Political parties are evils. You may call them necessary if you please; but the fact, that the citizens of a State are all drawn up on two sides of a question, just amounts to this, that one half of them are wrong. Or if each side maintains some good things and some bad, then the state of the case is, that every man in the country is pledged to something or other false and injurious. For that reason, every wise and honest politician abstains from invoking the spirit of party till principles important enough to warrant it have been declined by the public at large. The principles make the party.--But in this case the order of things is likely to be inverted: You are going to form your party first, and look for the principles afterward; as if you should say--let us organize, and God will send something to agitate for. It is to be "a permanent party, suited and entitled to continue to the end of time, because it goes for all political righteousness--for righteousness in every department, and on every subject of politics." I would humbly suggest that such a party is already formed:--it was established in each State by the passing of the Declaration of Independence, and in the whole Union when the Federal Constitution was agreed to. It is not a party that Mr. Smith proposes, it is a nation, a commonwealth; its objects are those of Congress, and of the States' Legislatures and Conventions. According to the ordinary use of language, there can be no such thing as a permanent party.--A party, as commonly understood, is accidental, not essential to a State; it is occasioned by disputes among the people; and is the temporary organization of some for the purpose of convincing and guiding the rest.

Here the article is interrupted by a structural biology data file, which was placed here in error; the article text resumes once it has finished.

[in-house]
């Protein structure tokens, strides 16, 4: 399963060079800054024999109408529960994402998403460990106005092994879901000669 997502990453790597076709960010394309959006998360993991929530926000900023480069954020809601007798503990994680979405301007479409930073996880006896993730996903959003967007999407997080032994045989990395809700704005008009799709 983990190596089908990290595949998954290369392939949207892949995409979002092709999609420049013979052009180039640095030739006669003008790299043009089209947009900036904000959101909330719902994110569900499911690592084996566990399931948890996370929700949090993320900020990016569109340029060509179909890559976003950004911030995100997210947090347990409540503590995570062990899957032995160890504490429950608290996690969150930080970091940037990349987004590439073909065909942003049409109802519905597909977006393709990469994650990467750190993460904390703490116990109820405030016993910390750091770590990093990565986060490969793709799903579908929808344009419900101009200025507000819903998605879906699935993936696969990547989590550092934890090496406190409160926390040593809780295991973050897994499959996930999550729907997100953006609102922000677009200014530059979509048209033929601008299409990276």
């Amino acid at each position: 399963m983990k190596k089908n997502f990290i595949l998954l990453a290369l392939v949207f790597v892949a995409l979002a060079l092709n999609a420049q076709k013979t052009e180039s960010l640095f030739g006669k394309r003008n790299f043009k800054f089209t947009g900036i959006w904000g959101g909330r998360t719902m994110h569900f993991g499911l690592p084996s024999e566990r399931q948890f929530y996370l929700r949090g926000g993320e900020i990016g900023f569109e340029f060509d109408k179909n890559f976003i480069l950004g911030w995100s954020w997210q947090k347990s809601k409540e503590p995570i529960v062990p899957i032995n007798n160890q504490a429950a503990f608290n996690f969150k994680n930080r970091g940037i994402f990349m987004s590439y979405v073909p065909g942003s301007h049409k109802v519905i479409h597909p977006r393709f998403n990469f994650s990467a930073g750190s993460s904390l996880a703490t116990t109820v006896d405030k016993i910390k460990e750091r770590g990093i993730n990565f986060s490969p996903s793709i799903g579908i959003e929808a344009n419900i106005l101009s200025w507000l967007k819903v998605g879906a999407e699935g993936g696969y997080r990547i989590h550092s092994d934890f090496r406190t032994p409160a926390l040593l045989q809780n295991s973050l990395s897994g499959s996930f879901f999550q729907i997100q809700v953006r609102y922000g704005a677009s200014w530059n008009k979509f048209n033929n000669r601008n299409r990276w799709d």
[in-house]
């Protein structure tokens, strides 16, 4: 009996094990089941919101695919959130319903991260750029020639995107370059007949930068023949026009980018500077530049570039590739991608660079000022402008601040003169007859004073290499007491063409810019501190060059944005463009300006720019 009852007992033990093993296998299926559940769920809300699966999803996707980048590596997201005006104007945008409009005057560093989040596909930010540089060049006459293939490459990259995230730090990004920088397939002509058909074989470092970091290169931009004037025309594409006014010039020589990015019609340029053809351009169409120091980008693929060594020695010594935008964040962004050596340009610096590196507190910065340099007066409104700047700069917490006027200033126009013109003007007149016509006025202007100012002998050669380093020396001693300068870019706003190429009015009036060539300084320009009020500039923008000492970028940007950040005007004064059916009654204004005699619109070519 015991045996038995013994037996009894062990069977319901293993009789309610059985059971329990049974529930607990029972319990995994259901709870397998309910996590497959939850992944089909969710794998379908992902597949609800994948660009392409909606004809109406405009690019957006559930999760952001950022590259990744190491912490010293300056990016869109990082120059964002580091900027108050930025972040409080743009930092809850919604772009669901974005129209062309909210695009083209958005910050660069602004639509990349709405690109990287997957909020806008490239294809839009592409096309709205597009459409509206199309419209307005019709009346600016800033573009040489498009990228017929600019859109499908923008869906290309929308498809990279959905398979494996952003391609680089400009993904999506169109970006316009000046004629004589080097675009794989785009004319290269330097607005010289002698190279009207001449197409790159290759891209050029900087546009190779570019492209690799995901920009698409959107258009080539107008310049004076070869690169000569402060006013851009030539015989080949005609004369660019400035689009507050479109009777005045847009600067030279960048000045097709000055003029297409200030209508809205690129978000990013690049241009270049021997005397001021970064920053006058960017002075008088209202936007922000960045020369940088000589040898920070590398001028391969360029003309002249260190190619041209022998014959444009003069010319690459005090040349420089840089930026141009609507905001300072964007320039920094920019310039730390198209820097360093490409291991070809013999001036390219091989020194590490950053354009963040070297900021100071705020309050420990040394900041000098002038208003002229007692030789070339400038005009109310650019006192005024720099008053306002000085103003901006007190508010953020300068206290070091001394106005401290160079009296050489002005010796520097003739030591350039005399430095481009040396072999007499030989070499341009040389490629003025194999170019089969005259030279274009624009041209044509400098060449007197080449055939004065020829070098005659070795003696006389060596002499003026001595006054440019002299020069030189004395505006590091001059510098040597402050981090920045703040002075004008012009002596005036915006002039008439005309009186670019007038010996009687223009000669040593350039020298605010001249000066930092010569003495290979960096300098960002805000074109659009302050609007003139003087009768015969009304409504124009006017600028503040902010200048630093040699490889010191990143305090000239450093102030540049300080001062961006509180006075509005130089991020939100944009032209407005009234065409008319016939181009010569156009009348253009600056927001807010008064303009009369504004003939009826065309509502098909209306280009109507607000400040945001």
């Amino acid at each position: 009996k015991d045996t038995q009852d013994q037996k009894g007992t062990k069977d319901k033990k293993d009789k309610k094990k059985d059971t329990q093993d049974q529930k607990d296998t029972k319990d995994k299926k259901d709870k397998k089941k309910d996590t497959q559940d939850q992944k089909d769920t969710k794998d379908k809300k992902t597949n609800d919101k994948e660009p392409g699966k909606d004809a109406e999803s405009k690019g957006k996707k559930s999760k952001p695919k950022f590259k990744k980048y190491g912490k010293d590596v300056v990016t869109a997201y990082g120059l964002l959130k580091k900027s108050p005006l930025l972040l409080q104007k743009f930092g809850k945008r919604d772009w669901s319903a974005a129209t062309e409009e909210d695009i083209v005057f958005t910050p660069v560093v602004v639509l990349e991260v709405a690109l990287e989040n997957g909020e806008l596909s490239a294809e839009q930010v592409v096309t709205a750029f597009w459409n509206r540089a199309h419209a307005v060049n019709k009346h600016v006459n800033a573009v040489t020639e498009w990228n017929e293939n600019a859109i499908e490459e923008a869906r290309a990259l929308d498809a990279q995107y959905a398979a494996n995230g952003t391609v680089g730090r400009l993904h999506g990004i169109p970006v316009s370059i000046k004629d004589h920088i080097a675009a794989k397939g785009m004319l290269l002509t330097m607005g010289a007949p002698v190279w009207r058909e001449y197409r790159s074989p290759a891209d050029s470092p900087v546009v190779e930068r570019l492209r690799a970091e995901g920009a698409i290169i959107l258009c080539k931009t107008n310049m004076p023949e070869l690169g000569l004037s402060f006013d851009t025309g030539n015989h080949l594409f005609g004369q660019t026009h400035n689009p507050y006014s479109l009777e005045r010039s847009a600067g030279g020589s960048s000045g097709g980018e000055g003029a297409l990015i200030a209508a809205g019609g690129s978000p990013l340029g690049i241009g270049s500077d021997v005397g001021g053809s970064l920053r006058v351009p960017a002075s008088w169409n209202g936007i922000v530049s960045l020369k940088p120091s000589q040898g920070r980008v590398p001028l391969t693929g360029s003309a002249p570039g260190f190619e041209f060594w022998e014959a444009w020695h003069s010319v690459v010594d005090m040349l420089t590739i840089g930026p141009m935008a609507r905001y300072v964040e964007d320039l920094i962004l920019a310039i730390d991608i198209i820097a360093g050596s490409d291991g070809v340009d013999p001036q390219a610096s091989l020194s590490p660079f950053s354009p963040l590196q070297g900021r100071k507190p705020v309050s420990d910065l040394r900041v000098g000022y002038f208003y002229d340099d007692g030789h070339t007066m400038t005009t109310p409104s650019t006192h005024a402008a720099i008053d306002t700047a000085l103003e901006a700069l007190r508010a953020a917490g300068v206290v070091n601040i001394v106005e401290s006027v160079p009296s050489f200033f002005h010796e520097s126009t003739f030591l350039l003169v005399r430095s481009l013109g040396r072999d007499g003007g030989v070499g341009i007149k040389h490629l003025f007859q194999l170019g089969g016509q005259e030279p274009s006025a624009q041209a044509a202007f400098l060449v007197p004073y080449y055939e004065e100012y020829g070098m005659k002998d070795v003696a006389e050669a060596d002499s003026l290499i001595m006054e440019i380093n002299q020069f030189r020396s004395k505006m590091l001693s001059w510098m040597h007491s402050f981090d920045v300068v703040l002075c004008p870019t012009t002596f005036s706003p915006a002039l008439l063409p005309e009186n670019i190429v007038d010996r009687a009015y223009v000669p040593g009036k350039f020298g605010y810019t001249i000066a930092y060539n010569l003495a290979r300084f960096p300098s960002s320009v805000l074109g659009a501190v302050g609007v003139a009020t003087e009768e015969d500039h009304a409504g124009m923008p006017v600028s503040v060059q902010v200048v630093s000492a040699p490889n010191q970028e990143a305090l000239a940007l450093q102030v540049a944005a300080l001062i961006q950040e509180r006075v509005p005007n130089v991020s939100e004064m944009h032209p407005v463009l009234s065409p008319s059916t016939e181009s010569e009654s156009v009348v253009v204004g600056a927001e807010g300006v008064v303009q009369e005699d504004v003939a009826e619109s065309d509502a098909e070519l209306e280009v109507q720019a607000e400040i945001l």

Whether you mean to agree upon the innumerable points of "all political righteousness," you know best yourselves; but if you do, you must really and literally wait for your principles till God sends them, for nothing less than direct and supernatural revelation can serve your turn. But if it be determined rather to take care of the party, and let the principles take care of themselves, it will be a very convenient depository where each member can expose to public attention his political doctrines, and his views of men and matters in general: Like those shops sometimes got up by old ladies for benevolent purposes, where each subscriber has a chance to sell her own needle-work. Your feasts of reason will resemble a Gipsy pic nic, where each guest regales himself out of his own budget; and one of your members when he attends a meeting must bring his particular reform with him, and add it to the common stock of patriotic fuel, like an Irish pupil going to a hedge-school with his turf under his arm.